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Behind the Door - Refugees in Abilene

Abilene is one of the few designated communities in the United States where refugees are relocated to. On the surface it seems as though they're safe, but what they try and escape often follows them.
It was earlier this year that we told you, Aloys Nzeyimana, the former City of Abilene employee who acted as translator for African refugees in Abilene, would be walking away from several charges of sexual assault. These charges had allegedly been committed within the African Refugee community. He was arrested in December of 2010, but allegations of the assaults had been going on several years prior.

As the trial approached, victims who first agreed to testify in the case changed their minds or moved out of town. That's when prosecutors and Nzeyimana's defense team said victims changed their minds because of death threats made against their family members back in Africa.

The trial has since been canceled. Due to the cancellation, an explosive piece of evidence was never made public, until now.

The piece of information that was never made public was uncovered when KTAB pulled the public records that surrounded the case. Turns out, back in March of 2011 Abilene Police had to exhume the body of a 3 month old baby who died of natural causes to perform a DNA test. The test showed the father of the baby was Aloys Nzeyimana. The mother of the child said she was sexually assaulted by Nzeyimana which resulted in her pregnancy.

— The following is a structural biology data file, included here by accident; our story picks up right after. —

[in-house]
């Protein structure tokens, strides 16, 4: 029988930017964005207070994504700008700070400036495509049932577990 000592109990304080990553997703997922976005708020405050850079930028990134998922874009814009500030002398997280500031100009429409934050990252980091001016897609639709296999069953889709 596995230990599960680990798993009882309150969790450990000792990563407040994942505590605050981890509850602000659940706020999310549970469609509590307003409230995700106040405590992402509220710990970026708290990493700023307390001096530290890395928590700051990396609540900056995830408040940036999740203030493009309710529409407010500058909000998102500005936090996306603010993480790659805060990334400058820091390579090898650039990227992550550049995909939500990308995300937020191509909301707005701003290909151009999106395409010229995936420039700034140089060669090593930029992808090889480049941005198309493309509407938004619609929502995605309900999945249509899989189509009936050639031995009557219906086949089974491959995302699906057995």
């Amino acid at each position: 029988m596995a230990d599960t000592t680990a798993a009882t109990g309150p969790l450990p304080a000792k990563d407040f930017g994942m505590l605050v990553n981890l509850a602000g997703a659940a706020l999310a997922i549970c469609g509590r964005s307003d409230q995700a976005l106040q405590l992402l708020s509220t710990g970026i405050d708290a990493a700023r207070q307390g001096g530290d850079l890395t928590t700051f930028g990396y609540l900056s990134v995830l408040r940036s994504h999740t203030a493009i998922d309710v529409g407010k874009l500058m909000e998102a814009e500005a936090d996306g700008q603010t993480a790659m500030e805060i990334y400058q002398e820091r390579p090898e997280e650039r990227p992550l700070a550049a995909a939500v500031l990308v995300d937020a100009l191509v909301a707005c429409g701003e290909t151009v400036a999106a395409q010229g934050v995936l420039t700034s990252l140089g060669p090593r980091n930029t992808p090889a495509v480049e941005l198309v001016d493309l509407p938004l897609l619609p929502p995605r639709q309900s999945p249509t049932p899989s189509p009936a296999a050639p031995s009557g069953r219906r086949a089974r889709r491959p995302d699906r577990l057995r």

The fact that the case never went to trial, begs the question. Are other crimes going unreported within the African Refugee Community in Abilene? We went to the local office of the International Rescue Comity, and contacted them several times without a response. Even when asked to talk about the work they do in general, in bringing in refugees from war torn countries, KTAB still didn't receive a response. 

KTAB did get some insight from refugees in Abilene themselves. Those we could find, who would talk to us, but not on camera. One man we spoke to through his screen door, who didn't want to be identified, says he has adopted U.S rules and laws and is thankful to be here. On the other hand, another man who is also an African refugee, said crimes are committed against African Refugees in Abilene, perpetrated by other refugees.

Crimes do go unreported, for two reasons. The first is the fear of the justice system embedded in the culture that stems from corrupt governments in Africa. The second reason is African Families here worry for their families back home,and what could happened to them, if word gets back that they have turned in an African refugee. 
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